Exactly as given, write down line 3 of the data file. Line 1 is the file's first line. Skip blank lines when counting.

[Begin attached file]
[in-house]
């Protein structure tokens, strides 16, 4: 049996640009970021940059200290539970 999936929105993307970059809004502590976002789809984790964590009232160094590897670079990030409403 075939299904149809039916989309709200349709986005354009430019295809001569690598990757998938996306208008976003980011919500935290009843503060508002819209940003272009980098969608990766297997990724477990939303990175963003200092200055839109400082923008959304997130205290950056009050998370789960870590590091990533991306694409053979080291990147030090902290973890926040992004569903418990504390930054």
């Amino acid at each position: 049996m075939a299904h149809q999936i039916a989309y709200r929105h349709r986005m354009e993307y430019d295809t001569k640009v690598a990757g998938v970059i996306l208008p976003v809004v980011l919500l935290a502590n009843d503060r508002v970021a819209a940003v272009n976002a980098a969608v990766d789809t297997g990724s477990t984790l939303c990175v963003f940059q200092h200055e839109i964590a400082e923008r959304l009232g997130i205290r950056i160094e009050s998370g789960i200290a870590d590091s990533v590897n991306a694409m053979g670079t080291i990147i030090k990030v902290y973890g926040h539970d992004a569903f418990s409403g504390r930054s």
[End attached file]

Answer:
């Amino acid at each position: 049996m075939a299904h149809q999936i039916a989309y709200r929105h349709r986005m354009e993307y430019d295809t001569k640009v690598a990757g998938v970059i996306l208008p976003v809004v980011l919500l935290a502590n009843d503060r508002v970021a819209a940003v272009n976002a980098a969608v990766d789809t297997g990724s477990t984790l939303c990175v963003f940059q200092h200055e839109i964590a400082e923008r959304l009232g997130i205290r950056i160094e009050s998370g789960i200290a870590d590091s990533v590897n991306a694409m053979g670079t080291i990147i030090k990030v902290y973890g926040h539970d992004a569903f418990s409403g504390r930054s």